Ureteroscopy is an instrumental examination that allows a physician to explore the ureter (the small channel from each kidney to the bladder) and the urinary tract inside the kidney (pelvis and calyx). The examination is performed using the ureteroscope, a lens and fiber optic instrument that can be rigid or flexible and which is introduced from the outside through the urinary tract (urethra and bladder).
Ureteroscopy is performed when the urologist suspects a ureteral disease and / or internal kidney urinary tract. With this examination, it is possible to ascertain the presence of kidney stones, stenosis (shrinkages), neo formations (“polyps” or tumors), establish the site and size and schedule the most appropriate therapy. Ureteroscopy is performed for diagnostic purposes if previous radiological examinations did not allow for a proper diagnosis. It is also possible to make a biopsy (picking up a piece of tissue to analyze). In cases where a transitory obstacle (for example a stone or stenosis) is encountered, it is possible, under direct vision, to implement mini-invasive maneuvers that sometimes constitute either a temporary or definitive cure of the disease. A small stone can be extracted or a small tube (called tutor or stent or double J) can be introduced that overcomes the narrow channel and allow urine outflow. During ureteroscopy, if necessary, it can be introduced into the urinary tract a contrast substance to show a tract that the ureteroscope can not reach (in this case the patient is subjected to a low dose of radiation).
In the case more rigid instruments (which allow for greater operationality) it may be necessary to dilate the ureter, especially its bladder outlet. The ureteroscope is introduced very often under the guidance of a thin flexible non-traumatic wire (metallic or non-metallic). This way the doctor has less chance of hurting the wall of the ureter.
After examination it may be necessary, especially if ureteroscopy has become operative, leave an ureteral tutor in place that allows easy transit of urine from the kidney to the bladder and may require further endoscopic examination for its removal. Such ureteral tutors are left inside, even for prolonged periods of time (weeks or, rarely, months) in all those cases where ureteral wall injury occurs or there is an obstacle to urine passage. In rare cases, in men with prostate hypertrophy or in patients with prolonged and traumatic maneuvers, a bladder catheter may be necessary, typically for 24 hours or less. Bleeding of the urinary tract may occur, usually of short duration and mild intensity.
Preparation for intervention:
Ureteroscopy does not require any particular preparation despite the need for certain examinations (ECG, Chest Rx, blood and urine tests), because it is performed in anesthesia.
Immediately before the surgery, an antibiotic is administered to prevent infection.
Duration of intervention:
Ureteroscopy is a procedure of relatively short duration (usually between 10 and 45 minutes). A longer duration of up to 2-3 hours may be necessary if the exam becomes operational.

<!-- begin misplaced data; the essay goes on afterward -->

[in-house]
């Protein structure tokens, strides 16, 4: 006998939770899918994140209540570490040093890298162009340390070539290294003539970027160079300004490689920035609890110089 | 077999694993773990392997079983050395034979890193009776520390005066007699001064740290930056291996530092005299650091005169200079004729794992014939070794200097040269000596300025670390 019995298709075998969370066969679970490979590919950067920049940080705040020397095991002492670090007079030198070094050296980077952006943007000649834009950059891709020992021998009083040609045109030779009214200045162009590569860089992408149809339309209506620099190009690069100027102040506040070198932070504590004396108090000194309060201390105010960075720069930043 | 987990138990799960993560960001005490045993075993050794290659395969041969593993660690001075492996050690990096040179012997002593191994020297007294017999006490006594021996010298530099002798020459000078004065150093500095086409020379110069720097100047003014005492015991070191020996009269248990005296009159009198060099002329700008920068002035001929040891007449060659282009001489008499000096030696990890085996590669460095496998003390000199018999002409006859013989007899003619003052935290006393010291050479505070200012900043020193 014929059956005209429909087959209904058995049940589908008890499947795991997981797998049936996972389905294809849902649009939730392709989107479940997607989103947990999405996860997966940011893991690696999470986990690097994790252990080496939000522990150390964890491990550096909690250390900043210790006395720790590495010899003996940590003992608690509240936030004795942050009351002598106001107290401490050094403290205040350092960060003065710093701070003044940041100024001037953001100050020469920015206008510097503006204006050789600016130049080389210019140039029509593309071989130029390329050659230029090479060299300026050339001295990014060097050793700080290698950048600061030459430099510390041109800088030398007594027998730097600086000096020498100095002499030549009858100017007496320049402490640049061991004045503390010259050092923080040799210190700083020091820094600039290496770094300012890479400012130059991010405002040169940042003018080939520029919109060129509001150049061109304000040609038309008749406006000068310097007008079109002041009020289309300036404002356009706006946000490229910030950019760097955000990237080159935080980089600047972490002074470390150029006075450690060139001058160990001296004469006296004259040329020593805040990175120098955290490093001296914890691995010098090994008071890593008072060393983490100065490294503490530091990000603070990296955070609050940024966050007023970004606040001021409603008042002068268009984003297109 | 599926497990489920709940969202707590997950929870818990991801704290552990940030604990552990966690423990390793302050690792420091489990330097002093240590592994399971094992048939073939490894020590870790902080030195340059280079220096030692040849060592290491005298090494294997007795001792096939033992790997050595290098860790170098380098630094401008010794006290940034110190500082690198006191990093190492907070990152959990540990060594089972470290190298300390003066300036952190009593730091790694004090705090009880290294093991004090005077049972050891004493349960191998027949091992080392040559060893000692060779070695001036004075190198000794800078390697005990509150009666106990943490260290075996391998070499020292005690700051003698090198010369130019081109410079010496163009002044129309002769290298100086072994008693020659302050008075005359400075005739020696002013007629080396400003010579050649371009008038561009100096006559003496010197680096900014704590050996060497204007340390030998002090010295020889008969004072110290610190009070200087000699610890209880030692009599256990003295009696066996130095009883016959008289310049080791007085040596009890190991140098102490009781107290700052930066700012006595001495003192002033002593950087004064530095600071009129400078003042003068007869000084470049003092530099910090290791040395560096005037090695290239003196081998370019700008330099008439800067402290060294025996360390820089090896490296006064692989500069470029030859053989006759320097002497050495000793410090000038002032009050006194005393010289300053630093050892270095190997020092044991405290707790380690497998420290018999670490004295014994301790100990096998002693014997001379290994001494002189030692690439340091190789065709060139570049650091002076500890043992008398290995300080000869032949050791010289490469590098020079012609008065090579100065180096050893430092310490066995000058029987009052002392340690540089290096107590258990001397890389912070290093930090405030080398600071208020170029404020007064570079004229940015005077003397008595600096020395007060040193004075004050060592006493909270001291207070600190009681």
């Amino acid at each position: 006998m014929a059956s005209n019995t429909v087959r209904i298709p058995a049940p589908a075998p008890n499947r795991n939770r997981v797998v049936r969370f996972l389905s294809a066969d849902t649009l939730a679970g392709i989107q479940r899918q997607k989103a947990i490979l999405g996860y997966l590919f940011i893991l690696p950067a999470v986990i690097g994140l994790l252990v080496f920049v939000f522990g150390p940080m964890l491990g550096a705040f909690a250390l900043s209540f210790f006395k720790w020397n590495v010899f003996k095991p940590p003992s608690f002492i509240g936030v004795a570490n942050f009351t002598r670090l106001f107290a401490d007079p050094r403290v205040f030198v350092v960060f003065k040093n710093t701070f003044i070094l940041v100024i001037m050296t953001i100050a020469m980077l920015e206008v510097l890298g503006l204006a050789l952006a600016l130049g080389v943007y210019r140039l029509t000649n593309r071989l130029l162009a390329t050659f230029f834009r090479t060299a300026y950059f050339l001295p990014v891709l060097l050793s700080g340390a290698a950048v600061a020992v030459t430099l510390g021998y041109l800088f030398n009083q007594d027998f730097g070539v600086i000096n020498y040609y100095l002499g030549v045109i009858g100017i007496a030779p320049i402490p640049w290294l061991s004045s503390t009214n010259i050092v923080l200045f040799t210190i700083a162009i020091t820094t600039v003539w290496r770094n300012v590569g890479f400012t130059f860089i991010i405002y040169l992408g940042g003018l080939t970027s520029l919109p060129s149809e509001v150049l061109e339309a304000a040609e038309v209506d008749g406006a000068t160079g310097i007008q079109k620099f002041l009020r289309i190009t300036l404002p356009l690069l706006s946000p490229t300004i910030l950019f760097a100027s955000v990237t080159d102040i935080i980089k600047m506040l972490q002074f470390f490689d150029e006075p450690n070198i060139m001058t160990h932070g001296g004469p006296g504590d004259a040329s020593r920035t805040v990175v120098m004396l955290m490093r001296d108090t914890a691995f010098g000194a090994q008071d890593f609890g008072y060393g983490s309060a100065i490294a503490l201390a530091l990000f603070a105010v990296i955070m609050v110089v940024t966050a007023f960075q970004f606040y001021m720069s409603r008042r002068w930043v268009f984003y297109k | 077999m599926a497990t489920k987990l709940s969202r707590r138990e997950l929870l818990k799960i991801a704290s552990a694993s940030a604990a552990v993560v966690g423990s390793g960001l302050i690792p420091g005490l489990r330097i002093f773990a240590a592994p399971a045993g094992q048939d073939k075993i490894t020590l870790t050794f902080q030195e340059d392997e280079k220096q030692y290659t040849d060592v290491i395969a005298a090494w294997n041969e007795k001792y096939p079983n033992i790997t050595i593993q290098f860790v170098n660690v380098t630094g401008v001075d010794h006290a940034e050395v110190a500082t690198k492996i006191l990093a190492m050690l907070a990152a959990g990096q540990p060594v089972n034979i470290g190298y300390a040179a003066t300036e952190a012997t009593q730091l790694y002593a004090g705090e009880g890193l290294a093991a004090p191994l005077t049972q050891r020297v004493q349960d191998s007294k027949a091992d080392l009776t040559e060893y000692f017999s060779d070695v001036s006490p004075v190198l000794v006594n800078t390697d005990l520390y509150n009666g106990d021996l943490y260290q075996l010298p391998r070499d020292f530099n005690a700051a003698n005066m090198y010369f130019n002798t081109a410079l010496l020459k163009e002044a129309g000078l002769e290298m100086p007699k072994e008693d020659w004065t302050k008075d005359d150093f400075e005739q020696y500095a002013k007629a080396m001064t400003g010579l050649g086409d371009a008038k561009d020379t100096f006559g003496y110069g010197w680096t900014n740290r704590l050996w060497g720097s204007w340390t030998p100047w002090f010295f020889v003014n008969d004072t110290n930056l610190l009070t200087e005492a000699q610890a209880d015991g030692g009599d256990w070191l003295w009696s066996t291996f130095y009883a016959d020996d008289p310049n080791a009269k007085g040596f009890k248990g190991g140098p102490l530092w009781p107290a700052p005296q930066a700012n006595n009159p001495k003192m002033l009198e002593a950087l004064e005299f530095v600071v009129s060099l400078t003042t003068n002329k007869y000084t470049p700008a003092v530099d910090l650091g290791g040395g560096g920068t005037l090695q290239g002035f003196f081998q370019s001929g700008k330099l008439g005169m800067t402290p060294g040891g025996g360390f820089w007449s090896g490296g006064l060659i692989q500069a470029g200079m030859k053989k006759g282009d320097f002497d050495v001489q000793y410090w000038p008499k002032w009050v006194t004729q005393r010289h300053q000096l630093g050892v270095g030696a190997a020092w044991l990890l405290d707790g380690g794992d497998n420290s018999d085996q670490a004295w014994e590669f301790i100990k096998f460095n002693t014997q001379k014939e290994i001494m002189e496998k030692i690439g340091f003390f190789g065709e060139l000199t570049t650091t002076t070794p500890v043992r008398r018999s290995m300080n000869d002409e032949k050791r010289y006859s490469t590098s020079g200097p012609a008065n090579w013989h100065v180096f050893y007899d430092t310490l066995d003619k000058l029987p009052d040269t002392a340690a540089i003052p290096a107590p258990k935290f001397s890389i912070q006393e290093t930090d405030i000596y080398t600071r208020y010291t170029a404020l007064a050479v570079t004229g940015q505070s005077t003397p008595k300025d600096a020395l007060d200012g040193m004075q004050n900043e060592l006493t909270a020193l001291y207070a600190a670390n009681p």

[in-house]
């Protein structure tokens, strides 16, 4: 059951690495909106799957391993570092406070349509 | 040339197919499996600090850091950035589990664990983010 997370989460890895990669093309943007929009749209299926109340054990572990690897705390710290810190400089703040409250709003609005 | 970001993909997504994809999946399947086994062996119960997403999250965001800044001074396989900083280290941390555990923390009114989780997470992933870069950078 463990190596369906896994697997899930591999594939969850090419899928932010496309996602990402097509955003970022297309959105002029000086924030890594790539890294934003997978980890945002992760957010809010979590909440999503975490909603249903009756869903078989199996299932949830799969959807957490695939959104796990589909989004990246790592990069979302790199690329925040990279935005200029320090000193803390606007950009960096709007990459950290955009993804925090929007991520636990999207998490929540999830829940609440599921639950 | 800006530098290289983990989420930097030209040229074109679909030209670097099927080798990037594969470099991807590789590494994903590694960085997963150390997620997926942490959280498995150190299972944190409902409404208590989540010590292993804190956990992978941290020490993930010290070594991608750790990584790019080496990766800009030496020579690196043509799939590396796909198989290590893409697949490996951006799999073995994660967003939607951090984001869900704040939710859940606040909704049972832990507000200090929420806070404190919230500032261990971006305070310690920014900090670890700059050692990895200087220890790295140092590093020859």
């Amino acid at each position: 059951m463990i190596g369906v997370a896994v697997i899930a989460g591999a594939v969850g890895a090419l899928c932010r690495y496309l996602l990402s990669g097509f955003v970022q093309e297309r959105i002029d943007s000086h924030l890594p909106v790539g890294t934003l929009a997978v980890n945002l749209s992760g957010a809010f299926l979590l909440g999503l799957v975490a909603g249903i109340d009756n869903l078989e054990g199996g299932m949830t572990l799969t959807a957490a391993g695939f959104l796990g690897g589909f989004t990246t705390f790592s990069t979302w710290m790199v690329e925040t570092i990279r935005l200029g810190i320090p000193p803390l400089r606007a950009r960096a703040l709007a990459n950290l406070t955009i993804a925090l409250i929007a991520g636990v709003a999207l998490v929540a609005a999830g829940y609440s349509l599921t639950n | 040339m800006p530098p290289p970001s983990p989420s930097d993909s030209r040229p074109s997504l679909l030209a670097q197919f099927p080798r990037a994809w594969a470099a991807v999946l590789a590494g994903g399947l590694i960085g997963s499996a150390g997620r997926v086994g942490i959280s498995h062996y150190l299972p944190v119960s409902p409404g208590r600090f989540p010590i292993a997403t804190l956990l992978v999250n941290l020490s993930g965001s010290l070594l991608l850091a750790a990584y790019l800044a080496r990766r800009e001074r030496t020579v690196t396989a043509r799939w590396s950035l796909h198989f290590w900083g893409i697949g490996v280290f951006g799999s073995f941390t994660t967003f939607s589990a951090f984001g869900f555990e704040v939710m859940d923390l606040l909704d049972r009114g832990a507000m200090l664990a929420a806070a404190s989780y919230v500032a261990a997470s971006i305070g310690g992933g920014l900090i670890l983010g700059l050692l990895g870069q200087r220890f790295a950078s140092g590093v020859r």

Type and duration of hospitalization:
Almost always a short hospitalization is enough (Day Hospital in over 80% of cases). A longer stay may seldom be required.
The method allows a diagnosis in more than 90% of cases.
It avoids unnecessary open surgical examinations and the surgery, when needed, uses more accurate diagnosis than those obtained with radiological examinations.
The disadvantage of ureteroscopy, both rigid and flexible, compared with radiological findings to visualize the ureter (urography and ureteropyelography) is to be an invasive maneuver that requires anesthesia in most cases. In about 10% of the cases the examination does not allow a diagnosis or sometimes, even when the diagnosis is made, it is not possible to find a solution within the same session. You will then have to undergo another surgery with an additional anesthesia.
It is possible to have mild hematuria or some irritated bladder symptom in the postoperative period.
The complications of diagnostic ureteroscopy are occurring in less than 0.5% of patients and are almost always mild. Urinary infection may occur despite sterility and antibiotic prophylaxis. This can cause malaise, fever, and prolonged hospitalization. Slight ureter injury, when ureteroscopy becomes operational, is a relatively common phenomenon. Bleeding and temporary blockage of urine may occur and may require the placement of an internal tutor for a variable period of time.
In rare cases, serious ureter injury may occur, which, very rarely, requires an open surgery. The urologist may need to intervene in a single anesthesiological time with endoscopic examination.
Operational maneuvers can cause, in 1-2% of cases, a shrinkage of the ureter (stenosis) to obstruct the passage of the urine and require further endoscopic or surgical interventions. Stenosis may become apparent even after months of intervention.
If the patient has not undergone stent placement, after a short period of antibiotic therapy he/she may return to his/her work. In other cases, this can happen more slowly, but always in a short time (maximum 2 weeks).
Hyperhydration is always beneficial for the patient.
How to behave in case of complications arising after discharge:
In the event of a fever, first consult your physician who will understand the source of the fever. If the problem does not resolve, consult the Urological Center.
Upon completion of antibiotic therapy (7 days), urinary culture and a first clinical checkup at the hospital center (under the DRG) have to be done. If a stent has been placed, this should be removed within 2-3 weeks. The remaining checks are dictated by the performed diagnosis.